• [0052]
    FIGS. 8-11 illustrate one form of a surgical access device 310 that has been inserted through a hole 104 formed through a body wall 102 (e.g., the abdominal wall) of a patient 100. In at least one form, the surgical access device 310 includes a base portion 320 that may generally comprise a substantially round flanged portion 322 that has a first passage 324 extending therethrough. In addition, a port body 330 is attached to the base portion 320 and defines a second passage 332 therethrough. In at least one embodiment, the base portion 320 and the port body 330 may be integrally formed together from, for example, polycarbonate, Acrylonitrile butadiene styrene (ABS), nylon, raylon, etc. In other embodiments, the port body 330 and the base portion 320 may be fabricated separately and attached together employing an appropriate fastener arrangement. In various embodiments, the port body 330 may comprise a substantially rigid hollow conduit or tube. As can also be seen in FIG. 8, the port body 330 has a distal end 334. In at least one form, the distal end 334 is formed from a plurality of flexible arms 336 that centrally converge toward each other to define a reduced access passage 338. As will be discussed in further detail below, the reduced access passage 338 is sized to receive the anvil stem 34 therethrough.
  • [0053]
    Also in various embodiments, the surgical access device 310 further includes a tool introducer 340 that has a flanged end 342 and a cylindrical body portion 344. The cylindrical body portion 344 is sized to be slidably received within the second passage 332 in the port body 330. The cylindrical body portion 344 has a tool access passage 346 extending therethrough that is sized to receive an anvil 30 therein. In various embodiments, the tool introducer 340 is configured with a retention structure 350 for releasably retaining the anvil 30 in the orientation depicted in FIG. 8. As can be seen in FIG. 9, in at least one embodiment, the retention structure 350 comprises an axial slot segment 352 that is sized to releasably engage a locking nub or protrusion 354 formed on the anvil head 32. Thus, to removably install the anvil 30 into the tool introducer 340, the user aligns the protrusion 354 with the axial slot segment 352 and then inserts the anvil 30 into the distal end of the tool introducer 340 such that the protrusion 354 enters the axial slot segment 352. Once the protrusion 354 has been seated into the axial slot segment 352, the surgeon may then twist the anvil 30 relative to the tool introducer 340 to cause the protrusion 354 to enter a radial slot segment 358. See FIG. 9. When the anvil 30 has been releasably retained within the tool introducer 340, the anvil stem 30 protrudes away from the distal end of the tool introducer as shown in FIG. 8.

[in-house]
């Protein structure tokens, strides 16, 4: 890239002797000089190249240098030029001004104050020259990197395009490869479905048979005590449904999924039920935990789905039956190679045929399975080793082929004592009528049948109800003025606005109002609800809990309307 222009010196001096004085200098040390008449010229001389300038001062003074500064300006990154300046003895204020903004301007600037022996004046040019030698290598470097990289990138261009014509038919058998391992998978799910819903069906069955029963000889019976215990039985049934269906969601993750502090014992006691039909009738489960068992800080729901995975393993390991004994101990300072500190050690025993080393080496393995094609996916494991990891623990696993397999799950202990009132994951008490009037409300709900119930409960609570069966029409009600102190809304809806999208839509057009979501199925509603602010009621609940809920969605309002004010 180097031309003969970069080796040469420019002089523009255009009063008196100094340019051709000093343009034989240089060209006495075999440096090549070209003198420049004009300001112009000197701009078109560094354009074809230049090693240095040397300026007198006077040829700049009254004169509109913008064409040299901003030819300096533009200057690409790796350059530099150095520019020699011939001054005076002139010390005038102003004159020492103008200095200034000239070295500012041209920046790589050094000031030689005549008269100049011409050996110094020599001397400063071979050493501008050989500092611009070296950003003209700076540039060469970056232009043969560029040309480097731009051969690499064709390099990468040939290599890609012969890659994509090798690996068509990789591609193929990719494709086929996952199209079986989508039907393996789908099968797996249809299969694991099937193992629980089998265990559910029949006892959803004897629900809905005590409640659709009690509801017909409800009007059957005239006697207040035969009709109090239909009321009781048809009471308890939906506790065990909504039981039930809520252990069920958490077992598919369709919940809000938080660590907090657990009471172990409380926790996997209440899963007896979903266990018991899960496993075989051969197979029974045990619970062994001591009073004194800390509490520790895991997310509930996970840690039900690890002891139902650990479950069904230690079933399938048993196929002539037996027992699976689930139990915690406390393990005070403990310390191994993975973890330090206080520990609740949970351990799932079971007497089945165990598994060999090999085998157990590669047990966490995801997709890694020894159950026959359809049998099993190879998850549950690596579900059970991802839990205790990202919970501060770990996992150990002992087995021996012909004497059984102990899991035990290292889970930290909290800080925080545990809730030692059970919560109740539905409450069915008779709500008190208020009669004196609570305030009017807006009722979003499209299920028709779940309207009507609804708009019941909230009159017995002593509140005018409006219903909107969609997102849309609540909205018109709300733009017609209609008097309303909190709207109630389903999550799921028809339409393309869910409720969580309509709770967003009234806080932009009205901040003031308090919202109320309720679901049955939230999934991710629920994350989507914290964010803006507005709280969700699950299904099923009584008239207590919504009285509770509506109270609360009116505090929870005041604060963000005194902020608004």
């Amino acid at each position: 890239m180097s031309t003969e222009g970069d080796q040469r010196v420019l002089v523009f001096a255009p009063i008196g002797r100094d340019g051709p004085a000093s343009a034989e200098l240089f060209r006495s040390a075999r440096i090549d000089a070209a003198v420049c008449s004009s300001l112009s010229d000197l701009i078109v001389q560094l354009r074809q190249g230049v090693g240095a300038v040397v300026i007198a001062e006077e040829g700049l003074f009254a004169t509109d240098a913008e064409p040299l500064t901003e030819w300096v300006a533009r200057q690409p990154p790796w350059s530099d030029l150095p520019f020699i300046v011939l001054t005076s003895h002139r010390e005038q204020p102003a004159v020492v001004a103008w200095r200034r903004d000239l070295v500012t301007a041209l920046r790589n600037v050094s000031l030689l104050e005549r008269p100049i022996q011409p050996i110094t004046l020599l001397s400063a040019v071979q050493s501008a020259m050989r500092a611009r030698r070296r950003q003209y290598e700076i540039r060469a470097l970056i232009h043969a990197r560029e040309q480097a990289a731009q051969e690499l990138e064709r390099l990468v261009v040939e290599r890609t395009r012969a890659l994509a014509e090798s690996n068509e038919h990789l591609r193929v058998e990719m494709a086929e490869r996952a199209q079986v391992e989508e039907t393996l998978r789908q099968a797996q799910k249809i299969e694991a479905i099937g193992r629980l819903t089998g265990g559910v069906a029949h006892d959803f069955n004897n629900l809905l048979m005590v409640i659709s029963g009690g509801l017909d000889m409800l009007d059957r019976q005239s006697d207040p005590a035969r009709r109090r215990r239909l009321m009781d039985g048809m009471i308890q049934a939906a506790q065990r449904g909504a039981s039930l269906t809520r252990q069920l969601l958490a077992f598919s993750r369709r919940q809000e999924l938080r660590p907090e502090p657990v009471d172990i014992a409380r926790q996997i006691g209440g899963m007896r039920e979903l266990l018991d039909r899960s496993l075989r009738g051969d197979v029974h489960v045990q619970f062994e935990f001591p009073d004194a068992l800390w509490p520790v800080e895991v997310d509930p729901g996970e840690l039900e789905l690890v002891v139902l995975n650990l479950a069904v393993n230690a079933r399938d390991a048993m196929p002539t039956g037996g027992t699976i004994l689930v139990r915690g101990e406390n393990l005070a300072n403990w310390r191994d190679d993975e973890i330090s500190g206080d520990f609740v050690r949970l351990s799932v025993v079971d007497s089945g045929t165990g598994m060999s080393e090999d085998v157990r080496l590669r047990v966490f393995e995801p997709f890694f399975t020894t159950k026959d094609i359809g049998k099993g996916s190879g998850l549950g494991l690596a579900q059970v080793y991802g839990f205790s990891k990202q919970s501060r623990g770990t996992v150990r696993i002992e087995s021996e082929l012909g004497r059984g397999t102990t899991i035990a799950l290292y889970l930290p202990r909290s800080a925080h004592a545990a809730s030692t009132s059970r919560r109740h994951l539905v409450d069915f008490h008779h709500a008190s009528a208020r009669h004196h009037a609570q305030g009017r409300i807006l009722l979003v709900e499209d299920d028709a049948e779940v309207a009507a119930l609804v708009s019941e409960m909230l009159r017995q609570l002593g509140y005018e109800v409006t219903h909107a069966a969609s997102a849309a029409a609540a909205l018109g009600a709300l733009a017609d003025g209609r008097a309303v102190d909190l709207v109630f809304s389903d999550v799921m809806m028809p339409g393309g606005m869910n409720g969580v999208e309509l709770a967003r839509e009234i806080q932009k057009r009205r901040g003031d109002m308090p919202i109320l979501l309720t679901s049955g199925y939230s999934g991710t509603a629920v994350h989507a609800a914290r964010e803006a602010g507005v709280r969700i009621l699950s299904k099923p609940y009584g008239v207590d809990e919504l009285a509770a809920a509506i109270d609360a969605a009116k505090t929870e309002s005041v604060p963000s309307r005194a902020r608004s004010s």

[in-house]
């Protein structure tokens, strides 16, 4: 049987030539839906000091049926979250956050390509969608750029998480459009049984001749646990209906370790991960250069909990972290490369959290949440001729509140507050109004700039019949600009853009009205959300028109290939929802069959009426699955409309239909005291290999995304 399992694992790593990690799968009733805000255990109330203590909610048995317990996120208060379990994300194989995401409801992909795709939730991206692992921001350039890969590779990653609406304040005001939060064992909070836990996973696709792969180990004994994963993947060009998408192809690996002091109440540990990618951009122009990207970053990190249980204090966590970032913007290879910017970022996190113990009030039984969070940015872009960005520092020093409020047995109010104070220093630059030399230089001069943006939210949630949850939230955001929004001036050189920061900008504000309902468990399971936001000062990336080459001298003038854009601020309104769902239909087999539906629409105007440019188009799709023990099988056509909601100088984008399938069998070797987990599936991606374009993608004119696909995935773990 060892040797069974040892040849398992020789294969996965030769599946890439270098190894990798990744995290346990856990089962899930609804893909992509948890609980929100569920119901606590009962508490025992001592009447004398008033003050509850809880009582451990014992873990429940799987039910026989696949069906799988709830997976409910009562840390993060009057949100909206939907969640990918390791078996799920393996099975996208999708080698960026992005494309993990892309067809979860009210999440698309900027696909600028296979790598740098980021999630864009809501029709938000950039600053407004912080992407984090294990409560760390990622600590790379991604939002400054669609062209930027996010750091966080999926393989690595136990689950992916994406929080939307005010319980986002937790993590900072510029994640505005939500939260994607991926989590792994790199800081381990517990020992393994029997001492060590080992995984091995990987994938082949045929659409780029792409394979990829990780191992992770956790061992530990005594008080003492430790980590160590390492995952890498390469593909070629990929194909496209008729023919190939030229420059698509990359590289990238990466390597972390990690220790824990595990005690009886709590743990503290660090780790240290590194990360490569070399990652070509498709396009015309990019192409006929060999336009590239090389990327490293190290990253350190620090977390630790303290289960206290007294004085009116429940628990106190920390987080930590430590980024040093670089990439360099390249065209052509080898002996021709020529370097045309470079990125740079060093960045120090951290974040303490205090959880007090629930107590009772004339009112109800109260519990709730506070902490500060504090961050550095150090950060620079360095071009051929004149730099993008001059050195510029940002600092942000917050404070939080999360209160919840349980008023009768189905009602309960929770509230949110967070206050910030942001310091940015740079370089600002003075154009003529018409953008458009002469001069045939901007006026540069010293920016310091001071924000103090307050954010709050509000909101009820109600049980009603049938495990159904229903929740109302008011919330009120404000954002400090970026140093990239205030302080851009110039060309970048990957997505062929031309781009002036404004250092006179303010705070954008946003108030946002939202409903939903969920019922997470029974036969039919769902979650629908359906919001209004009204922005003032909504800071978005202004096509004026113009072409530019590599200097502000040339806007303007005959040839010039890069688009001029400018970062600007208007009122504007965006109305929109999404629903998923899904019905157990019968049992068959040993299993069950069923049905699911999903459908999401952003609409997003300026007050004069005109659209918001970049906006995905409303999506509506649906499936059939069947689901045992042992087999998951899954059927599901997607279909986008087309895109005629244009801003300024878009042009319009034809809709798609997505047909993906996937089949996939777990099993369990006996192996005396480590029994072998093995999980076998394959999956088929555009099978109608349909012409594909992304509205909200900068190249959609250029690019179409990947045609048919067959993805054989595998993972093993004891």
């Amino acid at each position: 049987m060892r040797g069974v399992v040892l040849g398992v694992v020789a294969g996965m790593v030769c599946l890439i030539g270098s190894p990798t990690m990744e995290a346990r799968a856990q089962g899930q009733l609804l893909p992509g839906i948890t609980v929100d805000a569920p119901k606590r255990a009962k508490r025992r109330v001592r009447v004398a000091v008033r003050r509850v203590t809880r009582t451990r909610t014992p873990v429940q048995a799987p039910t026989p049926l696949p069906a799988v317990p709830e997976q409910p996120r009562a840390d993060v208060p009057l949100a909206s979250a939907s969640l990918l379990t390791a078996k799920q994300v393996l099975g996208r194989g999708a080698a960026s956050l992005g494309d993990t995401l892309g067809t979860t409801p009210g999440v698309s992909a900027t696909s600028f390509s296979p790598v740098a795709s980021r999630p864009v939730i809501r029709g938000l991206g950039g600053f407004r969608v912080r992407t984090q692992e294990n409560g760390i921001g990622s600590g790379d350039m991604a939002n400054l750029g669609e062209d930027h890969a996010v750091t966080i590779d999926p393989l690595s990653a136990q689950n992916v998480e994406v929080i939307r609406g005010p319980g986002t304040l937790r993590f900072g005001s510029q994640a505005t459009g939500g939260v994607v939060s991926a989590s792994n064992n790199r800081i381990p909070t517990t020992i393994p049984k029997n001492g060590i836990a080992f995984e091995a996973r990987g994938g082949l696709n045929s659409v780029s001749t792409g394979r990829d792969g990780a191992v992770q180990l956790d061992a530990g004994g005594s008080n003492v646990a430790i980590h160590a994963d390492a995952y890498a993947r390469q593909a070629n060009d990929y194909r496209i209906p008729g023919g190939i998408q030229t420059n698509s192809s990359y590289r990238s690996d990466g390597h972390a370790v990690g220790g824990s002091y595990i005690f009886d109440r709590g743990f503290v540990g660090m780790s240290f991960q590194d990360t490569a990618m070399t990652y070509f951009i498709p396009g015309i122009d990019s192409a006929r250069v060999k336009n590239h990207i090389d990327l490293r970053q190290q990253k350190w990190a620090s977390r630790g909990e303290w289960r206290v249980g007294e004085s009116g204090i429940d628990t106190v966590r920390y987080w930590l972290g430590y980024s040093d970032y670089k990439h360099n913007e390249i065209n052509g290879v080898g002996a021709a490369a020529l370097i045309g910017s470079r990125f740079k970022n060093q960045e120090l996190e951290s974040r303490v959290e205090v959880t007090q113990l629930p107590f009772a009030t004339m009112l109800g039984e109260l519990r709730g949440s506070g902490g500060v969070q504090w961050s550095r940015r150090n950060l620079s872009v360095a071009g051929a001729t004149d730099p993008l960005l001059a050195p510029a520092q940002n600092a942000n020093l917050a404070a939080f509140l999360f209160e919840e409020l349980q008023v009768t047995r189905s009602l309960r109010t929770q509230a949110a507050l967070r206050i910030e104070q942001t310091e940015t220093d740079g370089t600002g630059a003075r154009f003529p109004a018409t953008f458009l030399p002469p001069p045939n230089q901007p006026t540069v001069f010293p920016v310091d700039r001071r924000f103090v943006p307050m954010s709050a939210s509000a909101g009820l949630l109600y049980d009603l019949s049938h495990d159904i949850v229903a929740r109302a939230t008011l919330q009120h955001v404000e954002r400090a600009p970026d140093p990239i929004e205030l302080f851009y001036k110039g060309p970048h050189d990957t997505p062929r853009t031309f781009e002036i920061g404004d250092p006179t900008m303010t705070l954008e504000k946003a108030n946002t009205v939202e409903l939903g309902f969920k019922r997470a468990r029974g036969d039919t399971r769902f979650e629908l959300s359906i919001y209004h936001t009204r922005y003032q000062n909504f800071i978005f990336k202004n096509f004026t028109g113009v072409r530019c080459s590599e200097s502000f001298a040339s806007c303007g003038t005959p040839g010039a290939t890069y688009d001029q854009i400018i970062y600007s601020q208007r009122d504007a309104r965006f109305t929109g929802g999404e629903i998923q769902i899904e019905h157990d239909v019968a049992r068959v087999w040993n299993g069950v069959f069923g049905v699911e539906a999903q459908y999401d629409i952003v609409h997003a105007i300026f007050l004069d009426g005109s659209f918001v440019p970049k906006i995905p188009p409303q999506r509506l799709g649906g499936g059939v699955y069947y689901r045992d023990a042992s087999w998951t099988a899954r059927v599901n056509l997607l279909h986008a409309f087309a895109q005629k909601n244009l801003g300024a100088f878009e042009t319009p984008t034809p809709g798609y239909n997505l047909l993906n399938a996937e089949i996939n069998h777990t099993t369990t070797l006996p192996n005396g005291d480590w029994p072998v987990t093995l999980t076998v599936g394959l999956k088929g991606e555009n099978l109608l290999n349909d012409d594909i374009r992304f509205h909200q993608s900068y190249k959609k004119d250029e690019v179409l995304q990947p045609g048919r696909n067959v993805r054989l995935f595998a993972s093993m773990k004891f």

• [0054]
    Also in various embodiments, the surgical access device 310 further includes a support member 360 that is coupled to the surgical access device 310. In the embodiment depicted in FIGS. 8-11, the support member 360 comprises a flexible bag 362 that may be fabricated from, for example, silicone, polyisoprene, etc. In various embodiments, the flexible bag 362 has a proximal end 364 that includes an elastic collar 365 that defines a proximal opening 367 may be removably mounted over the outer rim 325 of the flanged portion 322 of the base portion 320. Such arrangement permits the flexible bag 362 to be discarded with the specimen therein. In addition, as can be seen in FIG. 11, when the collar 365 is removed from the outer rim 325, the collar 365 assumes a smaller configuration to contract the proximal opening 367. When in an undeployed storage position, the flexible bag 362 can be stored within the flanged portion 322 of the base 320 as shown in FIGS. 8 and 9. In various embodiments, the flexible bag 362 has a distal end 364 that has a cinchable distal opening 366 therethrough. In at least one form, the cinchable distal opening 366 includes a drawstring 370 that is supported in the flexible bag 362 around the distal opening 366. The drawstring 370 has a distal end 372 that extends out through the access device 310 to be accessible by the surgeon outside of the patient's body cavity. Thus, by applying tension to the drawstring 370, the cinchable opening 366 may be drawn closed.
  • [0055]
    Referring now to FIG. 8, to install the access port 310 in the patient, the tool introducer 340 is slidably inserted into the port body 330 such that the end of the anvil stem 34 protrudes outward through the substantially frusto-conically shaped distal end 334 in the port body 330. In those embodiments wherein the distal end 35 of the anvil stem 34 is sharpened, the anvil stem 34 may be forced through the body wall 102 of the patient 100. Continued pushing of the access port 310 will cause the frusto-conical shaped distal end 334 to enter into the body cavity 101 through the opening 104. Further pushing on the port body 330 will cause the port body 330 to enter the body cavity 101 through the opening 104 until the flanged base portion 320 contacts the wall portion 102. In various embodiments, the port body 330 may be provided with a plurality of tissue-gripping ribs 331 or other formations to retain the access port 310 within the body wall portion 102.
  • [0056]